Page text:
in/to

Mental diagnosis felt like an act. A script I shouldn’t have played into. Some do. Some need to. Those whose function cannot find place. Like mine at the time. But I was passing through—turbulent heartbreaks, growing pains, clashes with Hims—and mistook role for reality. I overthought my relation to it, that joy and suffering, and tied it to a being beyond. I regret that now. Or at least can see it as it was: seeking, clenching, grasping. Am I nothing more than a need to reach? Maybe. I’m human. Some childlike essence that shows in contours when ignoring and blurring details of pores. Take off my glasses and focus on the obscure. The fuzz. That uncertainty between me and it. Subject in/to object. Still disoriented in space, lost along the way, I may trip a few times too many, but that’s okay. Because it’s only and not me at all.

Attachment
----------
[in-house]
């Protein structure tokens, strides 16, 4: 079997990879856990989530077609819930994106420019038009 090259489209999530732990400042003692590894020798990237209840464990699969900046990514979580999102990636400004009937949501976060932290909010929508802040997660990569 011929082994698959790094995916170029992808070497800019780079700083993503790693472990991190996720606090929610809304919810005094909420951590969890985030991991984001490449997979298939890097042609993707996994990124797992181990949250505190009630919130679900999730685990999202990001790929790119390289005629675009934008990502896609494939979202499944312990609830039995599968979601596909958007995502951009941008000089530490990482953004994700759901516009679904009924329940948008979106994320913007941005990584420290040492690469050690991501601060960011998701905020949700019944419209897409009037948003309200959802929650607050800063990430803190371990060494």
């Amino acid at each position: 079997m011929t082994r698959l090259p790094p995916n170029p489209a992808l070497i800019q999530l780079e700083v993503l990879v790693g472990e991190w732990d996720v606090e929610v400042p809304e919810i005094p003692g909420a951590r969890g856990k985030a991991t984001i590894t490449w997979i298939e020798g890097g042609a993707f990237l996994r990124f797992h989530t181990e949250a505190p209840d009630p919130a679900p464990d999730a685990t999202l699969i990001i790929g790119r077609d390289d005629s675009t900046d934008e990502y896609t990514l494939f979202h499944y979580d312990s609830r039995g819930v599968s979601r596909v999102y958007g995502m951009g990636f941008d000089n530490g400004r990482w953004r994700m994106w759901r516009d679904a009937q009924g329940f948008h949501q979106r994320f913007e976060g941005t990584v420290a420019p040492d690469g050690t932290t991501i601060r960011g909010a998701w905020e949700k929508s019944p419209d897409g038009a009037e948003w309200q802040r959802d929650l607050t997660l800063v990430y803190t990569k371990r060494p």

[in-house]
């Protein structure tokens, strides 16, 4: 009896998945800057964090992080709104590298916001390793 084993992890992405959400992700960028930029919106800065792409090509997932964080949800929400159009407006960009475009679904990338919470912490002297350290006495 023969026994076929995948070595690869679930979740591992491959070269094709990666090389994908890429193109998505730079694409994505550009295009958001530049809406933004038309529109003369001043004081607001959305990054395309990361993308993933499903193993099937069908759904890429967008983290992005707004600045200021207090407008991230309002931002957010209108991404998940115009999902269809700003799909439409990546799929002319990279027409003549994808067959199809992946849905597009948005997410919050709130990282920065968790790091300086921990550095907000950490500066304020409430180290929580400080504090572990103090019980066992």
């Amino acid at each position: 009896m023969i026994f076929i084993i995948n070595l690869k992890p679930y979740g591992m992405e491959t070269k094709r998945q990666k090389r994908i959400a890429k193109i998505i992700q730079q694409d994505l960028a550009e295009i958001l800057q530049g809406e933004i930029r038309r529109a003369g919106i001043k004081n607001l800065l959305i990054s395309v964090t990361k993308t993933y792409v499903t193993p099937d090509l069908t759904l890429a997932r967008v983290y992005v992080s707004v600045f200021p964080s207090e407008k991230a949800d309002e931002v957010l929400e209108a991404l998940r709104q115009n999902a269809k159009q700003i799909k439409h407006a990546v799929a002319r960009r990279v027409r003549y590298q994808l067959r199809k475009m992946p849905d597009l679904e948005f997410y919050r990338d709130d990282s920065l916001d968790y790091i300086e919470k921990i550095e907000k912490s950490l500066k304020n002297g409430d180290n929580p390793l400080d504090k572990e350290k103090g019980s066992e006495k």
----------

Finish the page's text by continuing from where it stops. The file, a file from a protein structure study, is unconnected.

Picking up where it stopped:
They relate, and they conflict. And here lies the mystery of eroticism… To have a fierce kind of intimacy, you have to be able to take risks. The risk is that not everything about you will be liked by your partner. One of the strange concepts of the romantic ideal is that of unconditional love. Doesn’t exist. Never existed, for that matter. Love is conditional. Completely. It’s not a popular idea… but Love is a verb. It’s not a permanent state of enthusiasm. It’s an actual practice. And that practice gets repeated, all the time.”

-Esther Perel
The Erotic Is an Antidote to Death